Washington University in St. Louis this week obtained final approval for the school’s $80 million student apartment and retail project in the Delmar Loop in University City and the city of St. Louis. The roughly 14-month construction phase is expected to begin next week as the project moves from plan to action.The venture is a strategic investment in the Loop and the surrounding communities through which the university aims to provide a model of sustainable urban living.
The 4.4-acre residential and retail development project will incorporate a number of “green” features, and the school aims to achieve at least a LEED gold certification from the U.S. Green Building Council, the second-highest on the scale.
Both the city of St. Louis and University City have given final approval for the development, and construction fences soon will be erected around the site. Building demolition is to begin Feb. 4, with excavation for the underground garage immediately following. Construction of the buildings in Phase 1 of the project is expected to begin in the spring.
In all, the development will include five new buildings, with apartments for about 600 undergraduate students and 22,000 square feet of new retail space. The mixed-use development, to be built on existing university-owned property, will be between Delmar and Enright to the north and flanked by Westgate and Eastgate avenues.
Housed between the buildings fronting Delmar Boulevard, the project will feature a wide pedestrian walkway to connect the development to the Parkview Gardens neighborhood on the north end and to the Loop dining and entertainment district on the south. The walkway also will include a public art installation, says Cheryl L. Adelstein, the university’s director of community relations and local government affairs.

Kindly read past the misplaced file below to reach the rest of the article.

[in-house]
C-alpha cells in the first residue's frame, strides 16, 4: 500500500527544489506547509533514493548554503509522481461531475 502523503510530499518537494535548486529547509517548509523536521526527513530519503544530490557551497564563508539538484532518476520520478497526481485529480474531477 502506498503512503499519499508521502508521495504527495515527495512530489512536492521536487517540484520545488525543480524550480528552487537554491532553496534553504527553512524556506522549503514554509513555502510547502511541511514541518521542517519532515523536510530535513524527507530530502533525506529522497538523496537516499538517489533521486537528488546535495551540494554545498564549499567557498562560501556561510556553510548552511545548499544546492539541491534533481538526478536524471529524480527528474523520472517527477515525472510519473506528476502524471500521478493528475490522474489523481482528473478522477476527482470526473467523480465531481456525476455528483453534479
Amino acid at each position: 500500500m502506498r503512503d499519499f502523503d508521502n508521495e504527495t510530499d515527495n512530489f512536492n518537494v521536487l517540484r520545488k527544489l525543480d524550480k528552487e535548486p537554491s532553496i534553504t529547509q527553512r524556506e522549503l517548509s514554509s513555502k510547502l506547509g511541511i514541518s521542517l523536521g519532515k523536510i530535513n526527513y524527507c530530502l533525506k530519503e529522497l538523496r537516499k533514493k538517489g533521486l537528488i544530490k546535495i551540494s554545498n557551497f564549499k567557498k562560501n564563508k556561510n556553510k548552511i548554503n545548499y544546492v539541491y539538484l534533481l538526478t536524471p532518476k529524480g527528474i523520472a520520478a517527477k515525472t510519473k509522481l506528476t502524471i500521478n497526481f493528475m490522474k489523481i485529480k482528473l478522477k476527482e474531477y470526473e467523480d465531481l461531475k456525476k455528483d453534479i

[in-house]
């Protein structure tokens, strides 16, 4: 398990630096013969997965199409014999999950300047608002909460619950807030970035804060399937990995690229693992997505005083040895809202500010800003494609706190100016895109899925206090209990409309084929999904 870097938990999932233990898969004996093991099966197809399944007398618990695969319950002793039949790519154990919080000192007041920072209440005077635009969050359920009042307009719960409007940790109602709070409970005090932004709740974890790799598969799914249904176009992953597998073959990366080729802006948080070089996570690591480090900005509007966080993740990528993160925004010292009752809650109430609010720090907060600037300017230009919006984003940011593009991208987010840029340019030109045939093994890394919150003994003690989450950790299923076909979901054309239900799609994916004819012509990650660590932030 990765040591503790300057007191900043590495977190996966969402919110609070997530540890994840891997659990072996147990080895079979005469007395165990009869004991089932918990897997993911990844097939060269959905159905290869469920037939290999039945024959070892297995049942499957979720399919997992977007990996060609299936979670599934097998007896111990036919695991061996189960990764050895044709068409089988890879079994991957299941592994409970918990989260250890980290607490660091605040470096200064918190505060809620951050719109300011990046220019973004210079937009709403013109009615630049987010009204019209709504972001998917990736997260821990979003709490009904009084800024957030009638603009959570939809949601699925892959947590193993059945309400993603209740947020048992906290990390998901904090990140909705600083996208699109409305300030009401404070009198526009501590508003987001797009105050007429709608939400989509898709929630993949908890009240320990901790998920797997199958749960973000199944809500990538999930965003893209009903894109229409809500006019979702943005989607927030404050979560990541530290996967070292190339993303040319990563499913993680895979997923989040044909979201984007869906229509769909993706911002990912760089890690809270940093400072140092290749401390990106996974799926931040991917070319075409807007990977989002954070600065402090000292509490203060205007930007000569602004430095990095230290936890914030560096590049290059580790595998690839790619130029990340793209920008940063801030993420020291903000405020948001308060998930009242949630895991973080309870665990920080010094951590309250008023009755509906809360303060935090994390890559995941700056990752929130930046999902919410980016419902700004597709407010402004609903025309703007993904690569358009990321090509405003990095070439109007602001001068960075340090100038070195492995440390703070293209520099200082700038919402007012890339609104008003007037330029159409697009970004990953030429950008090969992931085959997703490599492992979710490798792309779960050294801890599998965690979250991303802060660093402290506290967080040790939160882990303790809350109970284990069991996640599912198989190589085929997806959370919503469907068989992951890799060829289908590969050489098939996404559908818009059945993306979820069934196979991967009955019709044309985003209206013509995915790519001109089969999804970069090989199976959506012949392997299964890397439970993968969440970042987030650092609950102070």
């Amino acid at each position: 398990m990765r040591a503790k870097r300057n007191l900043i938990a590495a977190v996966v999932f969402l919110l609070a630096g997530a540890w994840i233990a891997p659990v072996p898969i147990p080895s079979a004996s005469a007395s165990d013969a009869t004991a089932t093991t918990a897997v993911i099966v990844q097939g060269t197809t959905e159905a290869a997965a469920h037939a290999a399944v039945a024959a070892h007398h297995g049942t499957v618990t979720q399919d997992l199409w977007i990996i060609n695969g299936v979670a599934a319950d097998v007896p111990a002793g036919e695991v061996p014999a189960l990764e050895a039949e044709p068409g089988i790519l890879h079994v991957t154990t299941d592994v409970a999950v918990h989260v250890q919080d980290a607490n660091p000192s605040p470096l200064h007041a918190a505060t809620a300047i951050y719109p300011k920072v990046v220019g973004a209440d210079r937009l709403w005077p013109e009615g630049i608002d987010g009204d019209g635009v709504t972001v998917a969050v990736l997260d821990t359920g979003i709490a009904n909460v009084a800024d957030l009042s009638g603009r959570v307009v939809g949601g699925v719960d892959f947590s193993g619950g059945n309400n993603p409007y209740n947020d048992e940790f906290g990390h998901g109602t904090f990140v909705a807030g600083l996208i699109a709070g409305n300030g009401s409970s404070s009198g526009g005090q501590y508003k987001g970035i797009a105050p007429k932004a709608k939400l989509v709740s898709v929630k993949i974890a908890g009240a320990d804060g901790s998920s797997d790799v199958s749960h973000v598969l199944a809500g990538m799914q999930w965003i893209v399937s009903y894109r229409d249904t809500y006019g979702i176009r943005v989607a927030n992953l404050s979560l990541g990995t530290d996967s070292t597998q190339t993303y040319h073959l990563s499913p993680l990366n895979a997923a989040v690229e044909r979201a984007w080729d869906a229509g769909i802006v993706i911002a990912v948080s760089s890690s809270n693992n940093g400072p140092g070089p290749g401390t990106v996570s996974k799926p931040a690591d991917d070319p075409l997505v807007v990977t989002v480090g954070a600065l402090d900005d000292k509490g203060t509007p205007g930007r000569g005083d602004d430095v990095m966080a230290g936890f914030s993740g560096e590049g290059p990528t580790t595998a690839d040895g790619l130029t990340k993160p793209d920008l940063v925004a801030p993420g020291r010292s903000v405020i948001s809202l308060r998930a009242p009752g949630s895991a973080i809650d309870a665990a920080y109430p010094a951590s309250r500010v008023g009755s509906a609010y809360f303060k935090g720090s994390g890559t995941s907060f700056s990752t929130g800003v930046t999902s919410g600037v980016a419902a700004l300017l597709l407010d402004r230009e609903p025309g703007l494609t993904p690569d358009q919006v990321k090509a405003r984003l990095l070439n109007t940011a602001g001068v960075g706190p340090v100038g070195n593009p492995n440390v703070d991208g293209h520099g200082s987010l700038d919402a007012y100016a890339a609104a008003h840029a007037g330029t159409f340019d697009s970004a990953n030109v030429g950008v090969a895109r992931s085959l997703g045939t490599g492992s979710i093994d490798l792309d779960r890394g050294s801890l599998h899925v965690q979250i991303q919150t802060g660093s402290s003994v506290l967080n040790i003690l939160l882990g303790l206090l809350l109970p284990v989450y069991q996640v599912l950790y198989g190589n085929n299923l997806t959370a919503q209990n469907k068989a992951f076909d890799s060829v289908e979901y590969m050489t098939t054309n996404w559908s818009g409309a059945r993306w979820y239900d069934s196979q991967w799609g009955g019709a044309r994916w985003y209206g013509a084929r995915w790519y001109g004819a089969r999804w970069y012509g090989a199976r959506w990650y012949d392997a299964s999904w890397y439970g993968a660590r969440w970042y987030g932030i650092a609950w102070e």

The project architect is William Rawn Associates, of Boston, with Tao + Lee Associates Inc., of St. Louis, serving as the local firm. The general contractor is Paric Corp., and several other engineering and consulting firms are working on the project’s landscaping and sustainability features.
Art Ackermann, WUSTL associate vice chancellor of facilities, is overseeing the university’s facilities team.
Henry S. Webber, executive vice chancellor for administration, and Provost Edward S. Macias, PhD, who co-chaired the Loop development executive committee, provided leadership to the WUSTL team as the project planning progressed.
The university also is strongly committed to the inclusion of minority- and women-owned contractors on the worksite.
The university is exploring the right mix of retailers for the project. Results of a recent retail study of the Loop demonstrate a solid demand for restaurants, groceries and other tenants to serve both students and residents of the surrounding neighborhoods.
Merchants and business owners in the area are enthusiastic about the new project.
“Everyone is delighted and excited,” says Joe Edwards, president of the Loop Special Business District and owner of Blueberry Hill, among other Loop businesses. “It’s going to add so much to the Loop. It’s a huge step in extending the vitality of the Loop and connecting the eastern and western ends of Delmar even more.”
Community studies also identified the corner of Delmar and Eastgate as an important site for new retail to fill in a gap along the Loop and improve the pedestrian experience.
A key green feature of the development is the commitment to pedestrians and to bicycle use. Residents will have access to an underground parking garage, but there will be extensive bicycle parking both inside and outside the new buildings.
The university also will encourage pedestrian commuting with other features, such as widened sidewalks and improved lighting.
Early in the development’s planning, the university had a forestry consultant review the health of trees in the affected area, and many were found to be deteriorating and a risk to nearby neighbors and structures. The project will require removal of 58 trees, and Washington University is planting 125 new trees in their place.